[an error occurred while processing this directive]
BBC News
watch One-Minute World News
Last Updated: Sunday, 7 November, 2004, 14:39 GMT
'I thought I was going to die'
Jonathon Stace, 21, from London,
Mr Stace feels lucky to have escaped
One passenger being treated at the Royal Berkshire Hospital for lacerations to his arm and back has spoken about his narrow escape. Jonathon Stace, 21, from London, was on his way to a party in Newbury when the accident happened.

He told how he had caught the train "by chance" as he had been on an earlier service but got off at Reading in order to travel with his three friends.

Mr Stace, who is a student at the London College of Communication, studying graphic design, described his terror as the tragedy unfolded.

"The noise was terrifying," he said, "because it suddenly went from us being, sort of, rowdy, well not rowdy but having a good time on the train to, as soon as the lights went out, everyone was in a state of shock.

"All I could hear was the banging of the rails and the screeching and smashing of all the cars and then the sound of it running along on the gravel and the dirt as well and the glass smashing.

I felt my arm going through the window because the glass wasn't there, I felt my head as well but I managed to pull it in, my arm got dragged along

"And then the smell of diesel when we finally got out, it was quite overwhelming."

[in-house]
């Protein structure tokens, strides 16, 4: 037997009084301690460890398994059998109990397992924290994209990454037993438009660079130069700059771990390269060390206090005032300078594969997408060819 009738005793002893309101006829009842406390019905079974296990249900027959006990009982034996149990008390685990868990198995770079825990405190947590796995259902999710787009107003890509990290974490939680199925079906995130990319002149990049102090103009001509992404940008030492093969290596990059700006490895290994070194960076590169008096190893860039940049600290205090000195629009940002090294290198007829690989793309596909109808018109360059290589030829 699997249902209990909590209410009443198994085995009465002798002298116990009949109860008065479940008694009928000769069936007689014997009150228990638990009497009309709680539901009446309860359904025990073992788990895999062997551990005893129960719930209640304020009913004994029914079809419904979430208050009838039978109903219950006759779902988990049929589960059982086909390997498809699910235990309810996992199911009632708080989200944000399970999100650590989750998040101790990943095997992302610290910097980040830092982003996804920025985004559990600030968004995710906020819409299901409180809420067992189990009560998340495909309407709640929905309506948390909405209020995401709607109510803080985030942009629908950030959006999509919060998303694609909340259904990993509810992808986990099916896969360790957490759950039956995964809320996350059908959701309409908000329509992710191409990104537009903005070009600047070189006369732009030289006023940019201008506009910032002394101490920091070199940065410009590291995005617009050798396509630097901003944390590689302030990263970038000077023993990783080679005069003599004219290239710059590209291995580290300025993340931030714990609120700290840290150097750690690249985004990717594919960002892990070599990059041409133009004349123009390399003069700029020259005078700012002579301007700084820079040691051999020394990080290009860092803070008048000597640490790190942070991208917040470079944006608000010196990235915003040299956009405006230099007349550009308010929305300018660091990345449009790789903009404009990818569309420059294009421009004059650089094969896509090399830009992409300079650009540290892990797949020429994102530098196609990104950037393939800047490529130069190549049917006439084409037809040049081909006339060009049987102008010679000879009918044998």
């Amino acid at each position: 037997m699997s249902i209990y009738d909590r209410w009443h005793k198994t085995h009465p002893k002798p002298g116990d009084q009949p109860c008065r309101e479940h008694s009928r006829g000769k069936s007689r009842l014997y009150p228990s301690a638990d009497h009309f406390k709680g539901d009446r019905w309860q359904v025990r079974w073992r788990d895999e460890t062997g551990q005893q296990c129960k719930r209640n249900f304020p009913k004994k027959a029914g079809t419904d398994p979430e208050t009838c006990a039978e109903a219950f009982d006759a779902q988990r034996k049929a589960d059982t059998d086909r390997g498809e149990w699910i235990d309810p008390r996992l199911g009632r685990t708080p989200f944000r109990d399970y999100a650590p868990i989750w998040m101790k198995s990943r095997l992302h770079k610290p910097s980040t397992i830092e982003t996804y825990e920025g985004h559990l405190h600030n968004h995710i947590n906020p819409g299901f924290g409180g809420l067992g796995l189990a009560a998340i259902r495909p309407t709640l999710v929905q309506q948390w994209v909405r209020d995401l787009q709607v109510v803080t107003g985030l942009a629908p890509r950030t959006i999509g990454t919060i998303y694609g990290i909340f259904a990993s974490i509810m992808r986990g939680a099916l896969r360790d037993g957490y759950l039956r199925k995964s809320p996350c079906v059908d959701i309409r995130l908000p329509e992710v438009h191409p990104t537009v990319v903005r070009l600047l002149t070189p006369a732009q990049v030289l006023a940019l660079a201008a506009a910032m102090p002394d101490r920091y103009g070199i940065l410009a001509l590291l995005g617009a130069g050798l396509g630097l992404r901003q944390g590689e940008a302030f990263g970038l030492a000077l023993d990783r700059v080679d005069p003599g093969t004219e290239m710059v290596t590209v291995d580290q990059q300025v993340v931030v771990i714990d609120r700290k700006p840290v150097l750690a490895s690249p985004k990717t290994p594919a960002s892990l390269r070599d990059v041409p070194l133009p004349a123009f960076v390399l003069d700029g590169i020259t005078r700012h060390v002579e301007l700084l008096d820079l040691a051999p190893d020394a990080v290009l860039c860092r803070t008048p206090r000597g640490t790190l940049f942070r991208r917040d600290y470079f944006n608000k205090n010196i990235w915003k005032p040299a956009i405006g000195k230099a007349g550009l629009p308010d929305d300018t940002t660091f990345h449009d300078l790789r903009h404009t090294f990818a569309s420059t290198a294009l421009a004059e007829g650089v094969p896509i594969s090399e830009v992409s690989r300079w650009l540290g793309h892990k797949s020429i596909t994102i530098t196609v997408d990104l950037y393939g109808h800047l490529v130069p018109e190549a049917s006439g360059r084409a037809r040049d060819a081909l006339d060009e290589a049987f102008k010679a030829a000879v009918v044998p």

He told how the friends had been on the train only a short time when the accident happened and had each opened a can for a drink as they felt the first jolt.

He told how they had been laughing at one of their friends who had his drink spilt on him.

He said: "His drink had spilt on him, because we felt a judder, we all had a bit of a joke, we thought that it was a blip on the track but we felt the lights go out, then the next thing the train was on the side, it was rolling over."

He continued: "The lights went out, I felt like we spun over and after that I could feel bodies going on top of me and being thrown different places.

First reaction

"I felt my arm going through the window because the glass wasn't there, I felt my head as well but I managed to pull it in, my arm got dragged along, that's why it's got the lacerations."

He added: "When it happened, it was pitch-black. We couldn't see anything, the lights went out and you could just make silhouettes out of people, fortunately people found some glowsticks from the train.

"It was quite clever, everyone managed to use their phone as torches."

He told how his first reaction had been to make sure that his friends were still okay and how they managed to get out of the carriage.

But he continued: "We managed to get out and I went back because my arm at this time didn't feel too bad."

'Blood everywhere'

He told how they managed to get one woman out of the train but how another could not be moved. He then went back in a second time again to see if he could help.

"At the time I didn't feel as though I was too badly injured. I think I wanted to make sure everyone else was out, I didn't really think about it, it was just a knee-jerk reaction."

He told how it was only after helping others that he realised the full extent of his injuries.

Speaking of his arm, he said: "It was blood everywhere. My jacket I was wearing got ripped, it went from a blue jacket to a red one."




BBC NEWS: VIDEO AND AUDIO
See images from the scene of the crash



RELATED INTERNET LINKS:
The BBC is not responsible for the content of external internet sites


PRODUCTS AND SERVICES

News Front Page | Africa | Americas | Asia-Pacific | Europe | Middle East | South Asia
UK | Business | Entertainment | Science/Nature | Technology | Health
Have Your Say | In Pictures | Week at a Glance | Country Profiles | In Depth | Programmes
Americas Africa Europe Middle East South Asia Asia Pacific